Bozoma Saint John’s list of accomplishments is long. She has built a career as a marketing executive, most recently at Netflix, and filled her resume with hall of fame memberships and other accolades. You could be excused for wondering if her memoir is an executive’s story of professional success; this reviewer asked the same question. But no, The Urgent Life isn’t an executive’s guide to anything. It’s Saint John’s personal story of grief and survival.
In 1982, Saint John’s mother fled Ghana with her daughters. Their father was taken into political detention, and Saint John didn’t know when she would see him or their home country again. Her father rejoined the family in the United States months later, but from that point on, the young Saint John was familiar with loss. She later became acquainted with death after her grandmother’s passing, and more intimately so following the death of her college boyfriend.
When Saint John’s husband, Peter, received a terminal cancer diagnosis in 2013, her perspective on loss quickly changed. The couple had been separated and in the process of divorcing, but in light of this development, they called it off. With limited time left together, they knew they wanted to live in the here and now. “We had to make haste, whether that meant moving back in together after being separated for years, booking a trip to our favorite getaway, or eating lasagna before it had time to cool,” she writes.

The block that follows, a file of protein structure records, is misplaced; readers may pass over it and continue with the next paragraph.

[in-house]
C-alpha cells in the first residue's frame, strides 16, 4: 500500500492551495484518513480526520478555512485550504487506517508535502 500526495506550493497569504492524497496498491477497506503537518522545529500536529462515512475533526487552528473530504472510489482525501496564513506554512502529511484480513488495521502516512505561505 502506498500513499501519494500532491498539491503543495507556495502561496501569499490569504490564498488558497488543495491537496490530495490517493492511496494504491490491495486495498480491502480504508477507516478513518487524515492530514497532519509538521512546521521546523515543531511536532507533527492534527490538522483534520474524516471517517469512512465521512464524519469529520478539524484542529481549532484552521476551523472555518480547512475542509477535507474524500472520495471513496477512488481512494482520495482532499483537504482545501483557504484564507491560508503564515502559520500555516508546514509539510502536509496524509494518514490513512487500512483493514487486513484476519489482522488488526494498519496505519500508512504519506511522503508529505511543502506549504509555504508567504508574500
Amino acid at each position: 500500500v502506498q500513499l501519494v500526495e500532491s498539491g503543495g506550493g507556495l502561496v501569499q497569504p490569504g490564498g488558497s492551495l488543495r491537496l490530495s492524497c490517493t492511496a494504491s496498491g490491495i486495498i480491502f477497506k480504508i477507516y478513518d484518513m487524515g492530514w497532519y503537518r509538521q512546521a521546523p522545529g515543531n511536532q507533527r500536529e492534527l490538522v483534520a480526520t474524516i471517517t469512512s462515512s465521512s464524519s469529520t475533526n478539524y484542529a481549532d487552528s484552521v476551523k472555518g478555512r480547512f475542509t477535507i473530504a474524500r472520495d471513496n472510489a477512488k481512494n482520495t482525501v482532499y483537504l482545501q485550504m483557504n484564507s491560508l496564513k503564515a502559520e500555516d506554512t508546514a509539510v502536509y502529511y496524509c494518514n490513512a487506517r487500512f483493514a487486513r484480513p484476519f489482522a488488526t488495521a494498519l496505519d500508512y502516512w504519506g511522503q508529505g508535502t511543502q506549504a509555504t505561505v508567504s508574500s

As Saint John vividly recounts the couple’s waning time together, she also reflects on the path that led them to each other. Their first meeting was acrimonious, but Peter quickly won over Saint John by reading her favorite book, Toni Morrison’s Song of Solomon, and taking her to dinner to discuss the novel. His insights impressed Saint John.
The couple fell fast after that, but the differences in their life experiences and upbringings—hers Ghanaian American, his Italian American—became difficult to sort through. Although Peter hadn’t previously been in a relationship with a Black woman, his 6-foot-5-inch, redheaded self fit into Black spaces with ease. He was content to watch Saint John and her friends dance at a club, nodding in time with music he didn’t otherwise listen to as he waited along the wall. She appreciated his comfort in her world while acknowledging that it was because of his whiteness that he was at ease. “There was no place that would deny him entry,” she writes.
The Urgent Life is an unflinching examination of Saint John’s experiences as a Black woman, the difficulties that almost ended her marriage and the love she and her husband clung to in his final days. Facing a life without Peter, Saint John made a decision to live urgently, recognizing that time spent with the people she loves isn’t guaranteed.